It would take generations of scientists and technology to catch up before magic bullets could succeed, but success didn't come easily. Dashed dreams followed high hopes, and by the 1980s, only a handful of scientists persisted in trying to develop a magic bullet for the treatment of cancer.

Dr. Mark Kaminski, director of the University of Michigan Multidisciplinary Lymphoma Clinic, was one of them. In April 1990, he and nuclear medicine physician Dr. Richard Wahl were the first to open a clinical trial testing RIT in humans. The results exceeded anyone's expectations.

Dr. Kaminski recalls standing in the lab with Dr. Wahl looking at a CT scan of Patient #4.

"This gentleman had a one-kilogram mass in his abdomen. That's bigger than a 48-ounce steak, and it had disappeared. We had never seen anything like that. We just sort of looked at each other and nodded. We knew we were on to something very special."

Indeed, they were. It took nearly a century, but Dr. Kaminski and Dr. Wahl finally found a treatment that identified, targeted, and destroyed cancerous cells while mostly sparing healthy ones. Magic bullets were no longer a dream but a reality that had the potential to cure cancer, found at last in a lab right here in Ann Arbor.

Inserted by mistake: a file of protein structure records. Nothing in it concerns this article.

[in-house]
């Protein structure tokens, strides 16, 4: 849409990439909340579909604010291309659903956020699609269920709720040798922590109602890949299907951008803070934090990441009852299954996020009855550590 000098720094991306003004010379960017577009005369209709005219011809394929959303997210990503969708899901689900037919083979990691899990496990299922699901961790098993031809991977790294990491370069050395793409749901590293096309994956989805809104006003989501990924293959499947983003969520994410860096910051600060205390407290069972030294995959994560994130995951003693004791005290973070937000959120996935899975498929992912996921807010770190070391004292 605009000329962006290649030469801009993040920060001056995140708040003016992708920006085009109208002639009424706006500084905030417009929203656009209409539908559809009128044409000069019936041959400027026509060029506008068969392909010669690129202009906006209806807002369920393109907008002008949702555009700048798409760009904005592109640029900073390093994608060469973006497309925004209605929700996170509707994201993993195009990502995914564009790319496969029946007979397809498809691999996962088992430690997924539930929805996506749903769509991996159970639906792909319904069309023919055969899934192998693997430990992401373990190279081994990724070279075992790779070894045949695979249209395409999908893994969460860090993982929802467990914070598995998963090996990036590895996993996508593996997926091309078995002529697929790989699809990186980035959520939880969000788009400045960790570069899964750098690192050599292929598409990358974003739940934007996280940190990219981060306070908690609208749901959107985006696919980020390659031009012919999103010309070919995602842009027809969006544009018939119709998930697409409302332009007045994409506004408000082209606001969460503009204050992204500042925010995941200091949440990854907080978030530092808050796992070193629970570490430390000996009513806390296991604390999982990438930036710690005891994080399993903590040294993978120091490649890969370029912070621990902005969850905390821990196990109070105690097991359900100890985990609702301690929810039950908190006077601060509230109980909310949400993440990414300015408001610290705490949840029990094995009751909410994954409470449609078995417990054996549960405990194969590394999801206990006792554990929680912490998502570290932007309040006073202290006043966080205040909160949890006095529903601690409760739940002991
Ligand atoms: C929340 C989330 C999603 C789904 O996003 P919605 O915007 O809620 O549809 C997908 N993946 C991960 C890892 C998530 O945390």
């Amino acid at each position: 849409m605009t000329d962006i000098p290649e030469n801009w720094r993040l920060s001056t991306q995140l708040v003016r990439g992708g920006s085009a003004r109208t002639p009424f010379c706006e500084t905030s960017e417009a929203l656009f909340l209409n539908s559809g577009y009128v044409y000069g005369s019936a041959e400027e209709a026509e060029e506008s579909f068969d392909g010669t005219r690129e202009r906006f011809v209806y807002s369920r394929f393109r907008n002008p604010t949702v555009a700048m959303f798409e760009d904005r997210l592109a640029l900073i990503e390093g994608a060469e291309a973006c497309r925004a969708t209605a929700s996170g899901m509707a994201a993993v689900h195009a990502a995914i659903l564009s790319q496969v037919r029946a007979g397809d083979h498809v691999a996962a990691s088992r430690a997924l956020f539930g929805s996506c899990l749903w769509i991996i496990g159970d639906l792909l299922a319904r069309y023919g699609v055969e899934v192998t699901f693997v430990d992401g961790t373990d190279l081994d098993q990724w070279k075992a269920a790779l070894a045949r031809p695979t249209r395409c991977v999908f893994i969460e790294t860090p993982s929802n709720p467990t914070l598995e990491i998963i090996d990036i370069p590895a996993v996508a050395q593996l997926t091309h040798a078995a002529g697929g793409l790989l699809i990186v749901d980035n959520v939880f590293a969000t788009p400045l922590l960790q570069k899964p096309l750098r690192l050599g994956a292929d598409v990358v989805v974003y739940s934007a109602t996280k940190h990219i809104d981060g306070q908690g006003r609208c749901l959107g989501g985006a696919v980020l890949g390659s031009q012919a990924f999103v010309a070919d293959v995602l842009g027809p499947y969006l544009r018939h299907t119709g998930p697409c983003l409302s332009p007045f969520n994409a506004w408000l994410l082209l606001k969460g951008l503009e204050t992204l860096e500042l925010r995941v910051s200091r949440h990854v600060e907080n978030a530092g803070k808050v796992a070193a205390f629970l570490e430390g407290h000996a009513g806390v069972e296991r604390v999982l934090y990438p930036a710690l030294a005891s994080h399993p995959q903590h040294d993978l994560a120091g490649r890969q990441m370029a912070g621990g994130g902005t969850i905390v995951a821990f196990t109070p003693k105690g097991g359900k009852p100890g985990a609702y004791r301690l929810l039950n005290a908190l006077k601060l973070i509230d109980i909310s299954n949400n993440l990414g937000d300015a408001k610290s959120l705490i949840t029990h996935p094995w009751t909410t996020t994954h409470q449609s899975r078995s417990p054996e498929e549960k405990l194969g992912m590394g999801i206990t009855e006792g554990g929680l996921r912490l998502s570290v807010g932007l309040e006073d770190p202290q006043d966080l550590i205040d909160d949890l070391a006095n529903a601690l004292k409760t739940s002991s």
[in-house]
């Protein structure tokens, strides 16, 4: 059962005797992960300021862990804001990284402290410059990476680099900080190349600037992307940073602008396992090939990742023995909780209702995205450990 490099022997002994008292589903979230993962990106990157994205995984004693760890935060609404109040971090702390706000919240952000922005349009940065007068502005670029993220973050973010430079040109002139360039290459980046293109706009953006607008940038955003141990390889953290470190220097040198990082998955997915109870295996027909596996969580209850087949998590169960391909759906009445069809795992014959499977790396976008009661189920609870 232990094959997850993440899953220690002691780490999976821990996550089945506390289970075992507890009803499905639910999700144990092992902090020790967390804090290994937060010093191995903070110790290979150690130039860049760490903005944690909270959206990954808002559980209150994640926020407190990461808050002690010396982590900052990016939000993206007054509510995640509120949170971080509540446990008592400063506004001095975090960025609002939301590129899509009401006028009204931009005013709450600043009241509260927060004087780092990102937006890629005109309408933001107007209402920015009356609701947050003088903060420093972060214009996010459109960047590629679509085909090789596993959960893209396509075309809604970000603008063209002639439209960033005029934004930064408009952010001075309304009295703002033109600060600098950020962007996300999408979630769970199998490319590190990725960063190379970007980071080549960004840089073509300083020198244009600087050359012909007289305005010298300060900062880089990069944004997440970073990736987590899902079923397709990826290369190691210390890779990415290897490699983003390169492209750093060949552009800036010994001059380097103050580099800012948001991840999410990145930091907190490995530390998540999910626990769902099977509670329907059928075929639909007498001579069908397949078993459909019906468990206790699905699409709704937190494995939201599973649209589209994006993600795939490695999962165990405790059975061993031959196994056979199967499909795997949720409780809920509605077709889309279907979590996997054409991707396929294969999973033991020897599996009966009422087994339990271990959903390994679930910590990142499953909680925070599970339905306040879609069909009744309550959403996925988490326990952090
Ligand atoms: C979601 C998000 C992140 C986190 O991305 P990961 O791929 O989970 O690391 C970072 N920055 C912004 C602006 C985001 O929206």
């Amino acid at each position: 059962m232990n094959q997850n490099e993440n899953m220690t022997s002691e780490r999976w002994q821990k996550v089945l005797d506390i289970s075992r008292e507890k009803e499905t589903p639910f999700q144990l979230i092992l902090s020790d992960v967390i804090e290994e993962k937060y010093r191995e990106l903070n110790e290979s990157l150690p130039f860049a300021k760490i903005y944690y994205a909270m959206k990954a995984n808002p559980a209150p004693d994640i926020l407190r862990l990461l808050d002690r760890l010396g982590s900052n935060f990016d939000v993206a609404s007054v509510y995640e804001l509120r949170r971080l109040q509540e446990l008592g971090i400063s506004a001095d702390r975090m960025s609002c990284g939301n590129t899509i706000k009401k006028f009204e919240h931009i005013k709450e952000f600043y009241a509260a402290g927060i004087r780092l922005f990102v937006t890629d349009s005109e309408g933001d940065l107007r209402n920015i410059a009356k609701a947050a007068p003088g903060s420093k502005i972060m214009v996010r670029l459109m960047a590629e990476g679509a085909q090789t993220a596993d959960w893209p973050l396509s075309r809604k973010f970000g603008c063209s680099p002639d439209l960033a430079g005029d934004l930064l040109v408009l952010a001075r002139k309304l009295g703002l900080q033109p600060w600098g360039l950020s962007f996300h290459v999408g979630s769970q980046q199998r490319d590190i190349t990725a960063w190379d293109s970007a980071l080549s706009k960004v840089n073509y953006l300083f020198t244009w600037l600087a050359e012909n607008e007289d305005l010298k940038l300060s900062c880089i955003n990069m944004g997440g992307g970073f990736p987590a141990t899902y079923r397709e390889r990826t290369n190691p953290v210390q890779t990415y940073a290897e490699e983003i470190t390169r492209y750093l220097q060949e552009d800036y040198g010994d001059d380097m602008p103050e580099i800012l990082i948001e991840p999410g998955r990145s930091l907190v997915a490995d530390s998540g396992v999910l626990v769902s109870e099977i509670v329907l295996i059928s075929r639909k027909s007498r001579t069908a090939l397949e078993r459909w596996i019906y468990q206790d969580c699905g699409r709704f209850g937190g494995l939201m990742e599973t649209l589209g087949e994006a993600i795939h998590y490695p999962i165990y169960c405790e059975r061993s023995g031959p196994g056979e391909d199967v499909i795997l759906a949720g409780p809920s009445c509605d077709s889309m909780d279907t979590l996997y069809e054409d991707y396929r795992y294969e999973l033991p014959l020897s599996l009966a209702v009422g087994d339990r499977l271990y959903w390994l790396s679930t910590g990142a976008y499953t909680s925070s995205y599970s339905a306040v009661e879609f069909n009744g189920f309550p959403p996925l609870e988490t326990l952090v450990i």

Dr. Kaminski's drug became known as Bexxar. Another company began working on its version of an RIT treatment, and it became known as Zevalin. The drugs were finally approved by the FDA in 2002 and 2003.

Studied independently of each other, these two drugs showed the same: patients fared better with radioimmunotherapy than they did with chemotherapy. Is RIT a panacea? No cancer treatment works for everyone all the time, but now — 21 years after Dr. Kaminski's first clinical trial began — nothing, and I mean nothing, has shown to produce more complete responses or longer durations of response.

You would think that this would mean booming sales. Not so. Few patients ever get RIT, and it's underutilized for all the wrong reasons.

First, oncologists have to refer patients to nuclear medicine physicians or to radiation oncologists for administration of the treatment. Thus they lose the income from treatments they can administer — namely, chemotherapy and monoclonal antibody therapy.

This financial disincentive has been well documented in such publications as the Journal of the National Cancer Institute and the New York Times. Not only is this bad for lymphoma patients, but it's disincentivized the development of RIT for other types of cancers because the two approved RIT drugs have not been commercially successful.

Underlying all this is a powerful government agency called CMS — Centers for Medicare and Medicaid Services. CMS sets reimbursement rates for every drug, medical device and procedure known to man or woman for its Medicare beneficiaries, but private insurers generally follow CMS, so what CMS does affects everybody.

In 2007, CMS nearly sent RIT into medical history when it proposed a reimbursement rate at less than half its cost. It took an uprising of outraged patients and congressional intervention to overturn its ruling.